Saturday, October 10, 2015

Sepia Saturday #300: The Heavenly faces of Earthly Sprites.

For the last few weeks I have been 'virtually' absent, spending time away in the world of university and military archives in Ireland, doing research for my history work, as well as a tiny bit of family history research, and enjoying a holiday in London and Paris with my husband in celebration of our 25th Wedding Anniversary. Sepia Saturday offers the perfect opportunity to jump back into blogging.

The inspiration image for this Sepia Saturday takes us far from the light and the lovely toward the dark and the ugly, but for my contribution on this very special anniversary I am going to flip the inspiration on its head and look at some of the little lives lived on, or near, our family tree.

Some of the most charming images to be found in my parents' archive of photographs are those of young children. Their cherubic faces and bright wide eyes convey an innocence that warms the heart and lightens the soul. So, with best wishes to the Sepia Saturday blog on this anniversary #300, and a big thank you to Marilyn and Alan, I offer you 'The Heavenly faces of Earthly Sprites'.

This little cherub faced sweetie is a member of my mother's family. According to the information on the back of the photograph, it was taken in Dublin, but no name is noted. I was told by an aunt that this tiny boy is my mother's youngest brother. Strange to think that when the photograph was taken, this poor little fellow and his siblings were motherless. Their mother Mary Fitzpatrick Ball had died in the winter of 1936, leaving seven children to the care of their father Patrick Ball and an elderly grand-aunt Alice Fitzpatrick Ward. Baby John was only six months old at the time of his mother's death.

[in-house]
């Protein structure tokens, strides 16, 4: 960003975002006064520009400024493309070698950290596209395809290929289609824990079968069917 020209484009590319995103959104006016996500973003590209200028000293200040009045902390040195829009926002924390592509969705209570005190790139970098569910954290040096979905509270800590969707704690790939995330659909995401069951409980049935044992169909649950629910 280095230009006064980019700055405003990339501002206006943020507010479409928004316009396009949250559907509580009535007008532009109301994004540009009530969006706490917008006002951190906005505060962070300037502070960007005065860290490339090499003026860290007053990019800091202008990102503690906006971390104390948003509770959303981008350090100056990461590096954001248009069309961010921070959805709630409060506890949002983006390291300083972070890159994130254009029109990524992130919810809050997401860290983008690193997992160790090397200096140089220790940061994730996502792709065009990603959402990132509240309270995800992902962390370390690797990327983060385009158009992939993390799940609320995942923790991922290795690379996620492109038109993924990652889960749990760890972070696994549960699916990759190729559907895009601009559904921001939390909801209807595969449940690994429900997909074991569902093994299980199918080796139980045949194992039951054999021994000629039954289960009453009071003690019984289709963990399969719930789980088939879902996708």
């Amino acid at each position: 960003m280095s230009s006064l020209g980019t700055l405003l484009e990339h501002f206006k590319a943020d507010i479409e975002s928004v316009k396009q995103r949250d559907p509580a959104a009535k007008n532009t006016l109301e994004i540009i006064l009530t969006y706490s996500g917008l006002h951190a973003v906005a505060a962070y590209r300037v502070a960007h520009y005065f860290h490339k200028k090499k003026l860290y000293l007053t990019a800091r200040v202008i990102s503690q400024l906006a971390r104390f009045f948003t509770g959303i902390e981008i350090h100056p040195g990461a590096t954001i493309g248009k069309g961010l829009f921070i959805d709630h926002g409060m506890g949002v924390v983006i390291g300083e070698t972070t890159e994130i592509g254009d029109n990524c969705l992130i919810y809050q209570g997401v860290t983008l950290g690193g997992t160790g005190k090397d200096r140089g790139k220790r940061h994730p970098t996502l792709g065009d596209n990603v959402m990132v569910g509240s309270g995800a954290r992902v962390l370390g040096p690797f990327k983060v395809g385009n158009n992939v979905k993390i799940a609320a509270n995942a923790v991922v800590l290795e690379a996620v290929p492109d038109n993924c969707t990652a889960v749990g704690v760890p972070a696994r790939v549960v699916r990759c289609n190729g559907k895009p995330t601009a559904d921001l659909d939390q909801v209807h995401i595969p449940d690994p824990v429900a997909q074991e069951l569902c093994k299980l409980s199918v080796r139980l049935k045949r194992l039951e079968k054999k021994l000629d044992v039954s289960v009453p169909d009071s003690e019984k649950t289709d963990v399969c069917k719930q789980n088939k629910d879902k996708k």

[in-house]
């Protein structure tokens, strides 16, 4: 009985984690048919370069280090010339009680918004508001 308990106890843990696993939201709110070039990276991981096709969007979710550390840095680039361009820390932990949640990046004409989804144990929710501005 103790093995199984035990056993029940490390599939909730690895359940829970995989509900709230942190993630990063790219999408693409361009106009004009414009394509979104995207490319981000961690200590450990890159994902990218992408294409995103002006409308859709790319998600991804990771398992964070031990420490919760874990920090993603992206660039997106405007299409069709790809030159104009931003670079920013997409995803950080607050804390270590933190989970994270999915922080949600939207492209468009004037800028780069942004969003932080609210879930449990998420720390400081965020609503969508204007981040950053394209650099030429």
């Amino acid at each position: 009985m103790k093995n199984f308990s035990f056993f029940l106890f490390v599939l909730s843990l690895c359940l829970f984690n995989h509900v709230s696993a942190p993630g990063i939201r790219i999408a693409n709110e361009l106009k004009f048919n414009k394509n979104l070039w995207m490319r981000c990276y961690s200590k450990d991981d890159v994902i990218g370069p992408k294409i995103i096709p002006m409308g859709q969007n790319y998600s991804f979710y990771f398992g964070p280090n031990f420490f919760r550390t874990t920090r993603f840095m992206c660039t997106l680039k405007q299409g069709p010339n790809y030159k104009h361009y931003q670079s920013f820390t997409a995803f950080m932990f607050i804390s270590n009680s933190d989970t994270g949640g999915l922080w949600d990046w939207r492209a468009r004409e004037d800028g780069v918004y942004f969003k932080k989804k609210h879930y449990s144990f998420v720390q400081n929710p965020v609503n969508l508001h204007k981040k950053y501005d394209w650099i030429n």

The adorable little girl in this photograph is not a member of my family, but is a daughter of the Brennan family, near neighbours of the Ball family in Ringsend, Dublin. The Brennan family lived at #73 Gordon Street, just four houses away from the Ball family home at #69.

The photograph was taken in the early 1940s, and the name written on the back of the photograph in very light pencil is barely legible, but reads 'D. Brennan'. Long ago my mother told me this little one's name, and if I recall correctly, her name is Dolly Brennan, though the name Dottie seems to stick in my brain.

Dolly (or Dottie) is such a tiny girl that she does not look old enough to be making her First Holy Communion, since at the time children aged around six or seven were eligible. After her family returned home following her First Communion mass, she was captured in this photograph while making the rounds of the neighbourhood to show off her lovely outfit, and be given scapulas or holy medals, and perhaps a penny or two, by admiring neighbours. Her little lace dress is exquisite, as is the veil, and the tiny white leather shoes beautifully complete the outfit. There is just a hint of mischief in her lovely eyes.